A long time ago, during embarkation day, we were running late loading supplies for our next cruise ship journey. It was raining heavily, and the two human chains responsible for loading were moving too slow to complete the effort before the ship's departure. Hastily, we decided to open another porthole, utilized two wooden planks as a bridge to the pier, and started a third human chain to accelerate the loading process. I was standing on the makeshift bridge high above the water passing beverage cases on, when suddenly the ship moved slightly. I fell — with a case of Heineken in hand — into the harbor below. Disoriented, I sank fast in the murky water, but thanks to the fast actions of some crew members, I was pulled to safety before the vessel could squeeze me into the docks.
While many factors come into play to cause an accident, "rushing" can be a main contributor, leading to bad outcomes or unintended consequences. As leaders, we have a greater responsibility to create a balanced culture that avoids the pitfalls of hastening and rushing. Below, I've outlined a couple of key themes for your consideration:
Speedy Decision Making: Most large organizations struggle with speedy decision making. Death by "a thousand governance committees" can sometimes grind a project or effort to a crawl. It can result in frustration, lack of accountability, and even hesitance to drive change. However, the opposite can sometimes result in more dire consequences. Moving too quickly may prevent consideration of alternative scenarios, adequate testing of a technology fix, or a thorough analysis of all the different implications or consequences. The best organizations achieve the right balance by creating a clear and concise decision-making framework, allowing adequate time for decision making, avoiding duplication and unnecessary governance, as well as implementing a consistent and repeatable process to enable risk-based and strategic decision-making.
Achieving Outcomes: We all are trained to deliver results, accomplish deliverables, and achieve outcomes. Measurement processes, key performance indicators and various forms of dashboards are designed to keep us on track to complete key objectives and "get the job done." Delivering results is non-negotiable but being too outcome-focused can create a culture that values the "what" more than the "how." A "what" culture is ripe with rushing, characterized by continuous stress, toxicity, and fear of failure. Over the years, I have observed leaders who emphasized the "how" by truly caring about their teams, creating an inclusive culture, and establishing an operating model that balanced workload with wellness. In the long-term, this created increased employee engagement, decreased turnover, and elevated productivity, which led to superior outcomes.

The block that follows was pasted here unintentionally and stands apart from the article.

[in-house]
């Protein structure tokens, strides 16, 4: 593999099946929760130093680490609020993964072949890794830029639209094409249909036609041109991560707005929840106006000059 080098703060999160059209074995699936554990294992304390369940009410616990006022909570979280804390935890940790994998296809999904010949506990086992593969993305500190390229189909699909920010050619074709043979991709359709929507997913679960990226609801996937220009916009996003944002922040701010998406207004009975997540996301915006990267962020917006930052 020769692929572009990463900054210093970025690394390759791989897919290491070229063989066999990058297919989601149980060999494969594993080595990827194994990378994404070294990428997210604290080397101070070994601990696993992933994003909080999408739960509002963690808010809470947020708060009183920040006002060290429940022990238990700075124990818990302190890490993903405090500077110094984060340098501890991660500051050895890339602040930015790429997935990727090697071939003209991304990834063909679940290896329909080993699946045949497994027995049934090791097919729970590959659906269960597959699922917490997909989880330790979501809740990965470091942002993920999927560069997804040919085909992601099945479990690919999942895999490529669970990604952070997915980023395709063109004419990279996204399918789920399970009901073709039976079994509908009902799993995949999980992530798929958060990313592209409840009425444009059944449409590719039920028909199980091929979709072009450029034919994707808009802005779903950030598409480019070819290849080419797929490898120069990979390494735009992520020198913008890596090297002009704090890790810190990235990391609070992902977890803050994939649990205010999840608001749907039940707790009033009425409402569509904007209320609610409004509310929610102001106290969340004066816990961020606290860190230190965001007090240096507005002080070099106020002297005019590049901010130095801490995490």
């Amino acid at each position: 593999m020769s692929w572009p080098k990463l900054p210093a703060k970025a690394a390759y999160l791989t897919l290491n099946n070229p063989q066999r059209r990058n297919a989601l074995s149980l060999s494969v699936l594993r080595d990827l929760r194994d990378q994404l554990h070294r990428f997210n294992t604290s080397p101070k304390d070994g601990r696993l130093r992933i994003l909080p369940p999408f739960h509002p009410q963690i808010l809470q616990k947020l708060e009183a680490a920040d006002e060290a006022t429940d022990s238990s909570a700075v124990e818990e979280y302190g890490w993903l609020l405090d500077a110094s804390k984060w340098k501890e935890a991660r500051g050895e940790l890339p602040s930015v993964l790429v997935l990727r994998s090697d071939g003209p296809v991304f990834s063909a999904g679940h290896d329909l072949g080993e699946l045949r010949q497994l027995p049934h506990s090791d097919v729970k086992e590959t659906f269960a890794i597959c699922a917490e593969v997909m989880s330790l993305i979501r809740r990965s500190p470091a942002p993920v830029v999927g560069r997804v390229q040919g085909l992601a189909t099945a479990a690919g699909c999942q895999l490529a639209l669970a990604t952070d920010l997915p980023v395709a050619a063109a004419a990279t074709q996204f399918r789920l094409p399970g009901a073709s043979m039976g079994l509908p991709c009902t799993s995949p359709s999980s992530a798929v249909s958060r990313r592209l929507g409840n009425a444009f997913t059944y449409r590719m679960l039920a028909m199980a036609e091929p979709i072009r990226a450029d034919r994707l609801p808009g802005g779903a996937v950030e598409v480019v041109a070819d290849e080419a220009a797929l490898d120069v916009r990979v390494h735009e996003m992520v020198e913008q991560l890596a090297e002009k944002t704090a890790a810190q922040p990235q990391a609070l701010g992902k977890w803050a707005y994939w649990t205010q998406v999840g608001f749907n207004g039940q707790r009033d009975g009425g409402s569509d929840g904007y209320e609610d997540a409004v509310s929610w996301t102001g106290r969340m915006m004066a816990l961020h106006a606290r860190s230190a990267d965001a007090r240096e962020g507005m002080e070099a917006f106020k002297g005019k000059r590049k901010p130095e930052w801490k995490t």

Unintended Impressions: Growing up with dyslexia, I have always paid extra attention to written communications. I still re-read my emails several times before I hit the send button to make sure I avoid errors. I found that when I rush, I make mistakes. While many would consider spelling errors in an email as not a big deal, it may create an impression of not paying attention to details, not being focused, or an inability to clearly communicate. Whether these assessments are accurate, or fair is not the point; actions have consequences, and a potential consequence is that others will reach certain conclusions based on our actions. Slowing down can help tremendously. It gives us time to reset, think, check, and most importantly evaluate how what we say or write will be interpreted by the recipient.
Avoiding Conflict: The other behavior I have observed over the years is rushing to get something done to avoid conflict or a difficult conversation. The fear of failure or disappointing someone is a strong motivator; it can make us push something over the finish line, just to show the proverbial checkmark in the box. Don't get me wrong, it is critically important to bring efforts to completion. However, we need to watch for accuracy and test whether enough conversation and analysis occurred to vet the results. For example, I have often seen issues fail validation due to shortcuts made during the original remediation process.
It is important to note that not all rushing is bad. We have an inherent desire to get things accomplished. We feel good when we complete a difficult task and sometimes, we need to push — in fact, rush — to avoid procrastination. Afterall, the crew rushing to pull me out of the water saved my life all those years ago. To limit the potential risks of rushing, leaders need to enable speedy — but thoughtful — decision making frameworks; create an outcome culture anchored in the "how;" slow down to avoid united impressions; and discourage a "get-it-done-at-all-cost" culture only to avoid conflict. A quote by author Rasheed Ogunlaru comes to mind: “While you'll feel compelled to charge forward it's often a gentle step back that will reveal to you where you are and what you truly seek.”